As a major employer, educational institution and generator of research, TRU is making a substantial contribution to food sustainability, production, self-sufficiency and, ultimately, food security in the BC Interior.
In late March, when BC Minister of Agriculture and Food Lana Popham visited TRU to speak at the Agriculture and Food Co-op Conference, she also discovered that the university is making a difference in local food production through initiatives in Culinary Arts, Retail Meat Cutting and Sustainable Ranching programs.
“Faculty in the Culinary Arts and the Retail Meat program are loud and visible advocates for local, sustainable and fresh. They have played a significant role in making local producers and products more accessible and thereby improving secure and sustainable supply chains,” says Doug Booth, dean of the Faculty of Adventure, Culinary Arts and Tourism.
“Faculty have supported, and continue to support, a number of initiatives on this front including work with the Kamloops Food Policy Council to promote food and agriculture as an economic driver in Kamloops and to increase local food processing and distribution, and the Farm2Chefs program.
“The latter, which has been operating since 2010, has been instrumental in promoting and accessing local foods and ensuring their use by local restaurants as well as the Culinary Arts and Retail Meat program. Indeed, awareness of food and understanding of where food comes from has never been stronger and is increasing the demand for local product to the extent that many small producers are at capacity; some are overwhelmed.”
The Faculty of Science offers the Applied Sustainable Ranching program that prepares students to build and manage resilient ranching operations and agricultural businesses. Faculty conducting research into sustainability include Dr. John Church (Regional Innovation Chair in Cattle Industry Sustainability) and Dr. Lauchlan Fraser (Industrial Research Chair in Ecosystem Reclamation).
Church is leading a multidisciplinary research team to develop innovative practices and technologies that will increase the sustainability and enhancement of the cattle and bison industry, while Fraser is investigating solid waste disposal and range land reclamation.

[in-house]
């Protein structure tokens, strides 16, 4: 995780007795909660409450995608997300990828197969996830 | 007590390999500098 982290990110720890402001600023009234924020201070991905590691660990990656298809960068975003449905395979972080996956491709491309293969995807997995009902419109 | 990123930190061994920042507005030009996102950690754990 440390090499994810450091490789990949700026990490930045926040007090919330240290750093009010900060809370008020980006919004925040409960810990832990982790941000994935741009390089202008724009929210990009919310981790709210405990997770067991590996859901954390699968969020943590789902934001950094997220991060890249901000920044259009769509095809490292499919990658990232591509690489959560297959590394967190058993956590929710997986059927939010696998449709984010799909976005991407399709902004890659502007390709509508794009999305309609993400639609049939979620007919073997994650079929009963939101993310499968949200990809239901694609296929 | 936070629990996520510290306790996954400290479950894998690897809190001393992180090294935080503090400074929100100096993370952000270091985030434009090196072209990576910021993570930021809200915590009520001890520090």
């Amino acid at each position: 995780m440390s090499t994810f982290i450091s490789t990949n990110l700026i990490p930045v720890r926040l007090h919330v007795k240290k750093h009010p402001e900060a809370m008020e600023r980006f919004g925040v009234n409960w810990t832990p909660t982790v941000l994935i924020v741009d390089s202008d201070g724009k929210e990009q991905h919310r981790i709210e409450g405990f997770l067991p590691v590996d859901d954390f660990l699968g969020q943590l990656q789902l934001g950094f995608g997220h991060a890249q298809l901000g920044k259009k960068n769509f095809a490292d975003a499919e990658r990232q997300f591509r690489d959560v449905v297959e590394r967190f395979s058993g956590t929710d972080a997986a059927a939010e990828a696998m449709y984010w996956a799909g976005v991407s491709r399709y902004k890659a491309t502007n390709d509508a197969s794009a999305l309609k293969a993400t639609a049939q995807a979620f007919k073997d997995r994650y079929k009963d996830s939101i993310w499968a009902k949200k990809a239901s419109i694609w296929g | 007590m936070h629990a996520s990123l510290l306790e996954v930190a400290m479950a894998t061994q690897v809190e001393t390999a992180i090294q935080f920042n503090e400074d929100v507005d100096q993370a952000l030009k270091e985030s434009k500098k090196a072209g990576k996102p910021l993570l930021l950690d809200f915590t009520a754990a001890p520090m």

Safe and sustainable food practices
The efforts of Retail Meat Processing Instructor and Program Co-ordinator Corey Davison were spotlighted during the minister’s visit. Davison, who is vice-president of Canadian Professional Meat Cutters Association, is involved in developing and promoting safe meat processing practices which are critical to the health of Canadians and to economic sustainability.
He has established numerous collaborations in this area, including with Interior Health (to produce a food safety plan for fermented sausage), the Canadian Food Inspection Agency (to develop a curriculum in fermented dry cured meats in accordance with the agency’s food safety guidelines) and Work Safe BC (to produce inspection report guidelines for safety in meat processing operations).
His work on food safety is positioning TRU’s Culinary Arts and Retail Meat program as leaders in food sustainability in BC and Canada. While training provided by TRU does not drive the food or meat industries, program faculty and students are key players in supporting these industries and actively assisting them to expand in a safe and sustainable manner as well as to excel.
Culinary Arts anticipates creating a regional farm-to-table training lab as an innovative approach to expanding opportunities and access to training for the community. It would enable access to training for small producers, especially in food safety and food chain sustainability.